During the Reagan years, Bernard Goldberg wryly observes, "I started noticing that the homeless people we showed on the news didn't look very much like the homeless people I was tripping over on the sidewalk." In fact, the typical Reagan-era TV-news homeless person looked like your hard-working family-man neighbor, suddenly, catastrophically down on his luck because of a bad economy and a lack of "affordable housing," not the drug-addled, gibberish-spouting, fist-waving deinstitutionalized lunatic he was likely to be in the real world.One might make the point without the adjectives, perhaps by noting that the networks' case studies featured people who, at the margin, might have kept their homes with a different set of public policies, rather than the people rendered helpless by a desire to close the asylums and rehabilitation hospitals, and the failed public policies might include zoning codes that impede the construction of cheaper housing. Cast in that light, however, the networks' emphasis might be a consequence of ignorance of the policy arguments, or of the constraints of the medium (try exploring that run-on sentence in 30 seconds, with memorable quotes and a chance for the info-babe to have a concerned look on her face) rather than on some bias. That's not Regnery's style, however: the polemical books have plenty of red meat.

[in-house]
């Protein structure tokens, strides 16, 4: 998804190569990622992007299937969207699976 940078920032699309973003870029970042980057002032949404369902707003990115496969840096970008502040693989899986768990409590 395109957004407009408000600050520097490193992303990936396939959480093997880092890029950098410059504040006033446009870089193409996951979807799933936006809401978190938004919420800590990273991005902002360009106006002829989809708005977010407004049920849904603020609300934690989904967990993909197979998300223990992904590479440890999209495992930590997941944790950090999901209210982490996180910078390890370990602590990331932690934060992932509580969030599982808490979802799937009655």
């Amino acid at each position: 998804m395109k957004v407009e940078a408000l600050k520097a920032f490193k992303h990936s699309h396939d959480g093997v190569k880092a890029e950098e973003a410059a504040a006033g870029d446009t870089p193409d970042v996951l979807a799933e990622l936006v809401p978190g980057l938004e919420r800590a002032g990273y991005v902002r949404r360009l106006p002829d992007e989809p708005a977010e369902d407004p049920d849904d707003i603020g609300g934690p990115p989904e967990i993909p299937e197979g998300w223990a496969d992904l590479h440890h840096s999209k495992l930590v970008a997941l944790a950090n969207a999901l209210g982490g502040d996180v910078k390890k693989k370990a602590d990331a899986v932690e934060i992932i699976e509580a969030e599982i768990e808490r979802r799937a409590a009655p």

A quote from page 32, at the end of yet another recitation of "Illiberal Liberalism," rings somewhat ironic.
But politics by invective is a double-edged weapon, because intelligent people will ultimately stop believing these accusations. Now that the proliferation of new media -- talk radio, cable television, the blogosphere -- is giving conservatives popular forums in which they can challenge and rebut their accusers, illiberal liberalism's political efficacy is eroding fast.But what is replacing it? Moonbat. Wingnut. Idiotarian. Imperialist. A proliferation of outlets does not have to bring a proliferation of good ideas in its train.
The chapter dealing with Campus Conservatives Rising is in some ways least convincing. Yes, conservative voices are less rare on campus, and yes, there is resistance to much of the re-education masquerading as diversity awareness. But that resistance might be of a piece with the resistance to compulsory chapel from years ago, and the argument that such re-education crowds out substantive learning need not be a conservative complaint: see The Disuniting of America by Kennedy administration hagiographer Arthur Schlesinger., and The Twilight of Common Dreams by Berkeley veteran Todd Gitlin. These, too, have their polemical moments, but they raise some of the same objections that South Park Conservatives author Brian Anderson sees as evidence of libertarians and conservatives rising, without drawing that inference.